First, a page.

As someone who is steeped in domain names every day I’ve undoubtedly developed a skewed view of the world in which knowledge of cybersquatting has reached even the most remote corners of the globe and everyone and their cousins are at least aware that this sort of thing exists. As a result, I’m often surprised when I hear of a public figure who doesn’t own a domain which consists of their own personal name – at least in the .COM space.
And so it was this week when I read about a musician and businessman named Loney Hutchins who plays a lesser-known role in the mega-famous enterprise that is Johnny Cash. After growing up in poverty in the Appalachia hills of Tennessee during the 1940’s, Mr. Hutchins had a chance encounter with June Carter Cash, the famous wife of the famous “Man In Black”, which eventually lead to his managing publishing operations for the House of Cash. He also had some of his own songs cut by Johnny during this time and has since released at least one album of his own.
For a man who had come so far and gained so much since his childhood, two of the only things he didn’t have were a trademark registration and the domain LoneyHutchins.com. He filled the trademark gap and obtained a US registration for the LONEY HUTCHINS mark in January of this year covering audio recordings featuring a variety of music styles. The registration claims that the mark has been used since at least 1974. As for the domain name, it was registered in late 2012 by an individual in Seattle, Washington. The odd part about this is that the domain owner may never have heard of Mr. Hutchins or his music.
The website at LoneyHutchins.com consists of a series of rambling and sometimes disjointed stories, pleas, and mostly claims that the author was abused for a number of months while a patient at a rehab center for traumatic brain injuries. And the owner of that rehab center? A man named Loney Fred Hutchins.
Considering the Three Elements of the UDRP
In considering the three elements of the UDRP, the Panel in this dispute first looked at the disputed domain name in relation to the Complainant’s trademark and found that there is confusing similarity. However, this is merely a threshold matter in domain disputes and the tougher issues are usually found in the second and third elements:
- whether the domain owner has any rights or legitimate interest in the domain, and
- whether it acted in bad faith when registering and using the domain.
As to the second element, the Panel found that the Respondent had made a “legitimate non-commercial or fair use of the domain name, without intent for commercial gain” by exercising his freedom of speech under the First Amendment to the United States Constitution. The assertion of trademark rights typically cannot prevent someone from freely expressing their opinions. The case here is made even more defensible by the fact that the “Respondent’s criticisms through the website to which the disputed domain name resolves to, are not even related with Complainant’s trademark LONEY HUTCHINS, which is registered under goods related to audio music recordings.”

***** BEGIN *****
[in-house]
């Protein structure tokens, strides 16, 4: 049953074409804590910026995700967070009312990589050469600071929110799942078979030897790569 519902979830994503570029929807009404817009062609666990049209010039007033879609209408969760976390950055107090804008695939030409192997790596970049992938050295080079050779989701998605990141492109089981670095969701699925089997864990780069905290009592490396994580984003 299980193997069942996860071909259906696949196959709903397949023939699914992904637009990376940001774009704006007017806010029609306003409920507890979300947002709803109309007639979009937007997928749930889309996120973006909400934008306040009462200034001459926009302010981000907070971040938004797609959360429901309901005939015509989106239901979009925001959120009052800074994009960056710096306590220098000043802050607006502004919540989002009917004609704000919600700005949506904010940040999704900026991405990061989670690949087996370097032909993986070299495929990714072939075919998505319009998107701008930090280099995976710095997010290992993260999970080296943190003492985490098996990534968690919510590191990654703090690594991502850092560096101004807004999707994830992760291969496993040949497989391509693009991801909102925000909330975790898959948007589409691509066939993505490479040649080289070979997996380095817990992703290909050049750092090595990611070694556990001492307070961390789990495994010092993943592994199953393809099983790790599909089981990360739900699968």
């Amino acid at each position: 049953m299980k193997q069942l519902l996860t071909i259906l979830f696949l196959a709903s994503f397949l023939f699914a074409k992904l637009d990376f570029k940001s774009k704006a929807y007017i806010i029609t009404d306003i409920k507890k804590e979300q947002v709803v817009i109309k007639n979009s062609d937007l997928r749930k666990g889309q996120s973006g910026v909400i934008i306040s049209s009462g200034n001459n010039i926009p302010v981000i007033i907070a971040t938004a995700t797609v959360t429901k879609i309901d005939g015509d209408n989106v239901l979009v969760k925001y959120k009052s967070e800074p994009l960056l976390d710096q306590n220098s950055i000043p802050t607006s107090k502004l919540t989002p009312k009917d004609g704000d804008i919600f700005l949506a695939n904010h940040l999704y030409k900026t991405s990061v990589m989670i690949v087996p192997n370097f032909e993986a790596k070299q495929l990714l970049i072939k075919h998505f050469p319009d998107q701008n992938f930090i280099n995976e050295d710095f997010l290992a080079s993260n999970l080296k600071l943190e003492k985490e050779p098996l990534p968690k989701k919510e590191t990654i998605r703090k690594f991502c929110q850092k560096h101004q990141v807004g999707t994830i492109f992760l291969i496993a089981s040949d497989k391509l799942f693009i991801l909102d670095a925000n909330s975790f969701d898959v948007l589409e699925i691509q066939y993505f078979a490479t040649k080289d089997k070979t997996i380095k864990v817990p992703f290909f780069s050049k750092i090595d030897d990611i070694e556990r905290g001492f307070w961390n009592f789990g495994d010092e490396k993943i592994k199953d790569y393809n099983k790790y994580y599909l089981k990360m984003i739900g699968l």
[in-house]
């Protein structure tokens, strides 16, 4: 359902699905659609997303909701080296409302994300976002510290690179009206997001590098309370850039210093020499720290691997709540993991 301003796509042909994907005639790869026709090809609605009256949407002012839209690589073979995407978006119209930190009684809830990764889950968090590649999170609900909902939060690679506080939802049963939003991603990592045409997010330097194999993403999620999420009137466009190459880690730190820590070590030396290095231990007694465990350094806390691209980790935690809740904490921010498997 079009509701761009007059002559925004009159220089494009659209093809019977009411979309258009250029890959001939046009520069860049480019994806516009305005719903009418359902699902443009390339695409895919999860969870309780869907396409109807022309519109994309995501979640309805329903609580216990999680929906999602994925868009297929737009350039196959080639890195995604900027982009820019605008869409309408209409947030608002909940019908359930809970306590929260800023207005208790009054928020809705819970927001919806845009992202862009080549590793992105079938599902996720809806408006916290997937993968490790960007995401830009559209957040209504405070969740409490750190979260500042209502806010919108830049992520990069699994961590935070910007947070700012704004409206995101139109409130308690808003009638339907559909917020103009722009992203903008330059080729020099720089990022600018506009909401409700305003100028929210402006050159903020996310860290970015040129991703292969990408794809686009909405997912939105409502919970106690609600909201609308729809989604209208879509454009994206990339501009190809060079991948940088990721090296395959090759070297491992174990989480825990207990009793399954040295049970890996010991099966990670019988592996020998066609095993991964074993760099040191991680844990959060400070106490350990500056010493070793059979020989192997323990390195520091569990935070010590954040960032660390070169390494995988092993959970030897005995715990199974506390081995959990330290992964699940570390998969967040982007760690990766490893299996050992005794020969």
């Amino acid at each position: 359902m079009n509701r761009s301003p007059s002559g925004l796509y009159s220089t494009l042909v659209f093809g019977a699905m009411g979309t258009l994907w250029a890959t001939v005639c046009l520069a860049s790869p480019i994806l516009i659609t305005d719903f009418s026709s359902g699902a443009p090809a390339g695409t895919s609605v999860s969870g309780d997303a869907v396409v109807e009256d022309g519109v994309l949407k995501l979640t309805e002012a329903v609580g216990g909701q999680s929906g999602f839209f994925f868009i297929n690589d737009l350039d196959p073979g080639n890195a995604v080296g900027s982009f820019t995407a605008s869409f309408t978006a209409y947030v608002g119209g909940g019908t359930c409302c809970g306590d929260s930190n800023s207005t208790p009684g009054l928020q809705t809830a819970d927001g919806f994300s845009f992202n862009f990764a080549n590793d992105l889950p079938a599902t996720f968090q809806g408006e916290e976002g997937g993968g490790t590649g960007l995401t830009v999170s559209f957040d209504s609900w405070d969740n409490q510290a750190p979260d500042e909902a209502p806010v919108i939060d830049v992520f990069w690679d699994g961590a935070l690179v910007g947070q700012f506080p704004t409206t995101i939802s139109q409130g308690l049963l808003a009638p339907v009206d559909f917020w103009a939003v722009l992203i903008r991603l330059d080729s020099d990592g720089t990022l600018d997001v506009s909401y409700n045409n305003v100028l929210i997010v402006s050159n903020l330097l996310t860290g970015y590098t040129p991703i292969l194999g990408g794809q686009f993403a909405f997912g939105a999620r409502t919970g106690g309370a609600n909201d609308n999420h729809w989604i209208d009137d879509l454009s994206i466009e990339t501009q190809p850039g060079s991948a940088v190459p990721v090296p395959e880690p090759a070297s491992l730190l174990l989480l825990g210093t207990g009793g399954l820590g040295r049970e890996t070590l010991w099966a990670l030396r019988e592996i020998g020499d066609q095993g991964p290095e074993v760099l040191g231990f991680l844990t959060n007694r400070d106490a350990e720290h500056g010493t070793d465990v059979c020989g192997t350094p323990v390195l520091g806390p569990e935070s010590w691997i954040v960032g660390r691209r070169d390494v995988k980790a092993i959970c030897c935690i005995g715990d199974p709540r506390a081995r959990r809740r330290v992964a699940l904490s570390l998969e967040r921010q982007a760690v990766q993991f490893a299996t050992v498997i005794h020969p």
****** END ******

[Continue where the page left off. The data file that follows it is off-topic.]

In the end, the Panel held that the Respondent is making a fair use of the domain by posting only his complaints against a rehab center unrelated to the Complainant musician.
Then, on the element of bad faith, the Complainant asserted that the LoneyHutchins.com website is “selling illegal advertisements” and “portraying pornography” such that the Respondent is seeking to profit from Complainant’s trademark. Unfortunately, it seems there were some shortcomings in Complainant’s evidence submitted in the case, since the Panel found that Complainant was not able to prove his alleged common law rights prior to his trademark registration. And, regarding the the commercial or pornographic website content “none of those claims were supported by evidence of any kind either in the Complaint or the Additional Submission.” For these reasons and those mentioned above under the second UDRP element, the Panel denied the claim.
A Case of Reverse Domain Name Hijacking
Finally, the Panel found that the Complainant had engaged in an attempt at reverse domain hijacking because its pleadings tried to confuse the Panel: the Complainant knew that it lacked prior trademark rights and that the accused website was aimed at another person by the same name.
All of the poor conduct and misuse of the UDRP aside, this whole mess could have been avoided had the Complainant simply registered the domain himself, to promote his career, to memorialize his close relationship to the Johnny Cash dynasty, or at least to prevent cybersquatting. So my advice to all those reading this post, whether you’re truly world-famous or even just locally famous amongst your family, friends, and colleagues, is to grab that one domain you wouldn’t want anyone else to use. It’ll cost a lot less than having to try and win it back later!
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